Colourblindness and graphics

About one in ten males (including myself) have some degree of red-green colour blindness (and 0.5% of females), so you should bear that in mind when you are making graphics to display to others. Red-green colour blindness comes in varying degrees – it isn’t necessarily that red and green cannot be distinguished, but that are clearly different to people with normal colour vision may be hard (or impossible) to discriminate for others. Here are some hints.

Thin lines are difficult. Thin lines don’t activate many colour sensors (cones) in the retina, so it may be difficult to discriminate the colours of thin lines. On the graph to the right I am hard pressed to tell which line is which colour. In fact, I am not certain these lines are coloured – they could be grey.

Making the lines thicker aids clarity and makes the colour MUCH easier to discriminate. In this version of the graph I can work out which line is red and which is green without too much effort, at least at the size this shows on screen in this page. If one is sitting at the back of a theatre looking at a tiny version on a screen … then we are back to the too few cones activated problem.

Using solid symbols adds extra colour area to activate more cones. This helps. But for those on the weaker end of the colour blindness spectrum it still makes for difficulties.

Here we have a secondary means of discriminating the lines – hollow vs solid symbol and dashed vs continuous line. Now the lines are clearly distinct, even for those who are totally colour blind.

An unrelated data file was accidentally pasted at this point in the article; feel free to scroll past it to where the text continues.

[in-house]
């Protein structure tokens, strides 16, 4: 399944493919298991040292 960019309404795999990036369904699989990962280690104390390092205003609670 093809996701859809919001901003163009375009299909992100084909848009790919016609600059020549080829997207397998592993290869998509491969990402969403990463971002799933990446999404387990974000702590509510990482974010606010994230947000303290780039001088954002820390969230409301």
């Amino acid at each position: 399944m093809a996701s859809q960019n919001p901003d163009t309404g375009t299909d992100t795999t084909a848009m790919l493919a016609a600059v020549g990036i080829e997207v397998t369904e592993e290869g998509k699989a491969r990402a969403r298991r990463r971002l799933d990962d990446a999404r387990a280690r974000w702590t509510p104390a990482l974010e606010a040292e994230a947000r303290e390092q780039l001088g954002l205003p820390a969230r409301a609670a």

Alternatively, to accommodate red-green colour-blindness, use a colour palette which is friendly. The blue line is clearly distinct from the red ??? or is it green or grey??? Whatever, the two lines are distinctly different because I can see blue well.

Another approach is to use different degrees of brightness, as well as different colours, for the lines and symbols. One can see differences in shade clearly on this version even if you cannot discriminate any colours.

There is a lot of information on the web that explains the issues of colour blindness, and many tools to help you select colours (and other strategies) that will make your data presentation much clearer for colour blind people (and, in reality, also easier for people with normal colour vision). Here is a selection of links that look useful … or do your own search (eg